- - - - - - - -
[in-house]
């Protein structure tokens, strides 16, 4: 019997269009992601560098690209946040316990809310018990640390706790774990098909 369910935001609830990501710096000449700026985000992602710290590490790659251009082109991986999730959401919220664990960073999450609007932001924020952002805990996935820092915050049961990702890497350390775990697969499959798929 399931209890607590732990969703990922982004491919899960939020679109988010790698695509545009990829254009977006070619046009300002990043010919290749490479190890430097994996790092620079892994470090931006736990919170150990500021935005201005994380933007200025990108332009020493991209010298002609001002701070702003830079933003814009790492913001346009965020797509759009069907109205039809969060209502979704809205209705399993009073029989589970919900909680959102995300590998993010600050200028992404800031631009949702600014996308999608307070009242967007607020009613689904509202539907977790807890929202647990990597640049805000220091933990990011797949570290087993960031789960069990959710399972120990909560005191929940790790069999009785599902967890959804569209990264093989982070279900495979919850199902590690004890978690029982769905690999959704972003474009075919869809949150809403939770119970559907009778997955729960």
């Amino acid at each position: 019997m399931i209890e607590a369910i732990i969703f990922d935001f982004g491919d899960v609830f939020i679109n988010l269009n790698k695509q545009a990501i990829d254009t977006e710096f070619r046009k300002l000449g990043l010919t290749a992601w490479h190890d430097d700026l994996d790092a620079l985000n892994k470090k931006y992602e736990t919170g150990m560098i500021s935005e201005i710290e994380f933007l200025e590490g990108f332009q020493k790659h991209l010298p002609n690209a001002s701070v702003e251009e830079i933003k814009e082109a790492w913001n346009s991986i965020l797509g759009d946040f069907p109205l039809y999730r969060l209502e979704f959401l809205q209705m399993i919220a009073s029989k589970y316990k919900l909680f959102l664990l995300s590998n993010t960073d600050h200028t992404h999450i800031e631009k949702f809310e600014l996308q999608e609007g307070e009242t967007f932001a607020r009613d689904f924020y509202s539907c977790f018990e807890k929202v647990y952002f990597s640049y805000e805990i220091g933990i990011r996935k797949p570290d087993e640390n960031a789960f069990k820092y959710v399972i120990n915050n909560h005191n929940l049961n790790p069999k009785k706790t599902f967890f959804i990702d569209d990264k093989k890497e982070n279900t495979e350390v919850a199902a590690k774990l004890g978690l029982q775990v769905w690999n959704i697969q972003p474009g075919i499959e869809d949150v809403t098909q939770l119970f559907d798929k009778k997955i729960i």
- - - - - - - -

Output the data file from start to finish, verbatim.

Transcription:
[in-house]
């Protein structure tokens, strides 16, 4: 019997269009992601560098690209946040316990809310018990640390706790774990098909 369910935001609830990501710096000449700026985000992602710290590490790659251009082109991986999730959401919220664990960073999450609007932001924020952002805990996935820092915050049961990702890497350390775990697969499959798929 399931209890607590732990969703990922982004491919899960939020679109988010790698695509545009990829254009977006070619046009300002990043010919290749490479190890430097994996790092620079892994470090931006736990919170150990500021935005201005994380933007200025990108332009020493991209010298002609001002701070702003830079933003814009790492913001346009965020797509759009069907109205039809969060209502979704809205209705399993009073029989589970919900909680959102995300590998993010600050200028992404800031631009949702600014996308999608307070009242967007607020009613689904509202539907977790807890929202647990990597640049805000220091933990990011797949570290087993960031789960069990959710399972120990909560005191929940790790069999009785599902967890959804569209990264093989982070279900495979919850199902590690004890978690029982769905690999959704972003474009075919869809949150809403939770119970559907009778997955729960």
């Amino acid at each position: 019997m399931i209890e607590a369910i732990i969703f990922d935001f982004g491919d899960v609830f939020i679109n988010l269009n790698k695509q545009a990501i990829d254009t977006e710096f070619r046009k300002l000449g990043l010919t290749a992601w490479h190890d430097d700026l994996d790092a620079l985000n892994k470090k931006y992602e736990t919170g150990m560098i500021s935005e201005i710290e994380f933007l200025e590490g990108f332009q020493k790659h991209l010298p002609n690209a001002s701070v702003e251009e830079i933003k814009e082109a790492w913001n346009s991986i965020l797509g759009d946040f069907p109205l039809y999730r969060l209502e979704f959401l809205q209705m399993i919220a009073s029989k589970y316990k919900l909680f959102l664990l995300s590998n993010t960073d600050h200028t992404h999450i800031e631009k949702f809310e600014l996308q999608e609007g307070e009242t967007f932001a607020r009613d689904f924020y509202s539907c977790f018990e807890k929202v647990y952002f990597s640049y805000e805990i220091g933990i990011r996935k797949p570290d087993e640390n960031a789960f069990k820092y959710v399972i120990n915050n909560h005191n929940l049961n790790p069999k009785k706790t599902f967890f959804i990702d569209d990264k093989k890497e982070n279900t495979e350390v919850a199902a590690k774990l004890g978690l029982q775990v769905w690999n959704i697969q972003p474009g075919i499959e869809d949150v809403t098909q939770l119970f559907d798929k009778k997955i729960i």